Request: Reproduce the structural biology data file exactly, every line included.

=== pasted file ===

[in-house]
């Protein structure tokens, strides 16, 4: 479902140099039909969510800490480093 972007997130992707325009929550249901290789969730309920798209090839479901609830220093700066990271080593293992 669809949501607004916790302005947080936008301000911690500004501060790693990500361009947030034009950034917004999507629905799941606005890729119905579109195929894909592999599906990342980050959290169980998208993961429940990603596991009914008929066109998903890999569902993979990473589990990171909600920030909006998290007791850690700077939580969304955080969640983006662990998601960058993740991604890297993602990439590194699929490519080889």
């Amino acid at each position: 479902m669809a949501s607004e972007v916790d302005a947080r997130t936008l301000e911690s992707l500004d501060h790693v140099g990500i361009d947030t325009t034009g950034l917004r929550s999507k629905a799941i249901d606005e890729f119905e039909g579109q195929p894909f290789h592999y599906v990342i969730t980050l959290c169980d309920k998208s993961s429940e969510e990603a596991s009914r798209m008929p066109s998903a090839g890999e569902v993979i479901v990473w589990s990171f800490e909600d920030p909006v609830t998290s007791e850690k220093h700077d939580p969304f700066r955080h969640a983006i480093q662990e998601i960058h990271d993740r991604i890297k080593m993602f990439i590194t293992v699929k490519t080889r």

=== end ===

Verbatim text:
[in-house]
């Protein structure tokens, strides 16, 4: 479902140099039909969510800490480093 972007997130992707325009929550249901290789969730309920798209090839479901609830220093700066990271080593293992 669809949501607004916790302005947080936008301000911690500004501060790693990500361009947030034009950034917004999507629905799941606005890729119905579109195929894909592999599906990342980050959290169980998208993961429940990603596991009914008929066109998903890999569902993979990473589990990171909600920030909006998290007791850690700077939580969304955080969640983006662990998601960058993740991604890297993602990439590194699929490519080889």
């Amino acid at each position: 479902m669809a949501s607004e972007v916790d302005a947080r997130t936008l301000e911690s992707l500004d501060h790693v140099g990500i361009d947030t325009t034009g950034l917004r929550s999507k629905a799941i249901d606005e890729f119905e039909g579109q195929p894909f290789h592999y599906v990342i969730t980050l959290c169980d309920k998208s993961s429940e969510e990603a596991s009914r798209m008929p066109s998903a090839g890999e569902v993979i479901v990473w589990s990171f800490e909600d920030p909006v609830t998290s007791e850690k220093h700077d939580p969304f700066r955080h969640a983006i480093q662990e998601i960058h990271d993740r991604i890297k080593m993602f990439i590194t293992v699929k490519t080889r």